For gardeners who would like to enjoy larger crops and less weeding, raised-bed gardens are a good choice. The soil in these large planting areas is full of nutrients and never gets compacted. The beds can be planted more intensely, so that more food will grow and there is less room left for weeds. While building a raised bed takes more time and work than an ordinary garden plot, raised beds pay off many times after being planted, as they are a permanent part of your garden and only need building once.
Mark out the outline of your garden roughly by digging around it with a shovel. Raised beds are never walked on, so they need to be narrow enough to be worked from both sides. Make your bed from 3 to 5 feet wide, and as long as you want. If you are making more than one bed, leave about 3 feet between the beds to provide a good walkway.
Dig down in your garden about 6 inches. Use the rake to remove any rocks or roots. Smooth the top of the soil.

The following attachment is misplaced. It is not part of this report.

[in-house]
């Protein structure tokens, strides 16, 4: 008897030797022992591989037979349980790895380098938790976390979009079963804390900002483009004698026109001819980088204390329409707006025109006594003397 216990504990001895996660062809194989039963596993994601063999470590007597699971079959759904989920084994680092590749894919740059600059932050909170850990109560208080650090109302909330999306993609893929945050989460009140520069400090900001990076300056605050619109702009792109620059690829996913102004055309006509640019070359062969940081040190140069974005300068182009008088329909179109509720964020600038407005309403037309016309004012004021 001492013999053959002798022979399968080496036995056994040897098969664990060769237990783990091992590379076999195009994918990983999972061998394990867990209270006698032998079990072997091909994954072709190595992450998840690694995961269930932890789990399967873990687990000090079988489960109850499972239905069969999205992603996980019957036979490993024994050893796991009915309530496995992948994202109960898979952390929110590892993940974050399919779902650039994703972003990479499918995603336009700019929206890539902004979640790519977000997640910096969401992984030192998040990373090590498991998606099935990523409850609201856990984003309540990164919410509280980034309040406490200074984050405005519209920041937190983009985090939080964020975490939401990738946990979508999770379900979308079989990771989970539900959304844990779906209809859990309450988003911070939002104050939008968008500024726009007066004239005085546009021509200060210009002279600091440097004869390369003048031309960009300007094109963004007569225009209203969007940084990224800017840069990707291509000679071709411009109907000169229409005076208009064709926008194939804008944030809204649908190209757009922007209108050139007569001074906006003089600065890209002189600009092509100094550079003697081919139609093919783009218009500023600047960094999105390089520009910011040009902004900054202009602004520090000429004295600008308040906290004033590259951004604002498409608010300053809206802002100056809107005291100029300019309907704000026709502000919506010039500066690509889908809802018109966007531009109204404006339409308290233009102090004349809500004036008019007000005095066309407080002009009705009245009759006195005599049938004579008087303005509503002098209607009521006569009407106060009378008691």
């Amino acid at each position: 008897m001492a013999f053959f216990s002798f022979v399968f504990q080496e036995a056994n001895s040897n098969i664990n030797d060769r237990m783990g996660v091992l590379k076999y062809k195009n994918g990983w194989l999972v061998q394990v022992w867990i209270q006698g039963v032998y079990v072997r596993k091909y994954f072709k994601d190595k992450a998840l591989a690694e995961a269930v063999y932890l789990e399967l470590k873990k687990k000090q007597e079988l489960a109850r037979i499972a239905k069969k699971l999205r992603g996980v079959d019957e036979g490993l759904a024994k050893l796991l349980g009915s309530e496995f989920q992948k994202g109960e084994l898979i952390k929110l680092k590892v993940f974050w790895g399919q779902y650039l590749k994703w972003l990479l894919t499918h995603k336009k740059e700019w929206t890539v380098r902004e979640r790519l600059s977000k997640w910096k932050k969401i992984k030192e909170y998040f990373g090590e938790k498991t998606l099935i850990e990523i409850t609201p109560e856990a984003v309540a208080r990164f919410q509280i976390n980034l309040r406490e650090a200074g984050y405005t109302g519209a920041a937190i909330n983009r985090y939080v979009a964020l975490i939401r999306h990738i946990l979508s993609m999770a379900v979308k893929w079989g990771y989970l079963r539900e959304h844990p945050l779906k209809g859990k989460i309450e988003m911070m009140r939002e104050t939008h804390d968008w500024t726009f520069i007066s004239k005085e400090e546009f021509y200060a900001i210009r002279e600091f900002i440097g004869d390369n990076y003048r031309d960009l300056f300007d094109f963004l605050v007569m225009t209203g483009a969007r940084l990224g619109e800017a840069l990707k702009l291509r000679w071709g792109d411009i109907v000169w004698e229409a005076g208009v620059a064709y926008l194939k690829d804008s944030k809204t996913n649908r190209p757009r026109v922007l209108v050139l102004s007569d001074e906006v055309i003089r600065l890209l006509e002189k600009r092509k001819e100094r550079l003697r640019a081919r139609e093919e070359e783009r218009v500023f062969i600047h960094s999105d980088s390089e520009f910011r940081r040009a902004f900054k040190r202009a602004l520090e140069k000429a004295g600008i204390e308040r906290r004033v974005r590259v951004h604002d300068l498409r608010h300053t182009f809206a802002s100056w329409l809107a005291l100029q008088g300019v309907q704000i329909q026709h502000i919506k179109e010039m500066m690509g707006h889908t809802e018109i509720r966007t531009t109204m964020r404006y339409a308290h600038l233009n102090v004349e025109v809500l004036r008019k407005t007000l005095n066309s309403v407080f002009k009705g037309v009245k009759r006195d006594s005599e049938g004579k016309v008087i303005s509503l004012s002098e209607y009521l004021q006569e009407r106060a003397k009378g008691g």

Place bricks or cinder blocks all the way around the dug-out area to create a wall that is at least 6 inches high. Dig down below the bricks a couple of inches if you want to seat the bricks very securely, and build up a small layer of dirt on the outside of the bricks to hold them in place.
Fill the area inside the wall with a mixture of topsoil and compost. Put in enough soil mixture so that the dirt mounds up in the center. The dirt in the center of the bed will be higher than that at the edge of the bed.
Spread landscaping rocks or gravel in the spaces in between your raised beds. This will help keep your shoes from getting muddy when you water the beds, and will also add an attractive touch to your garden.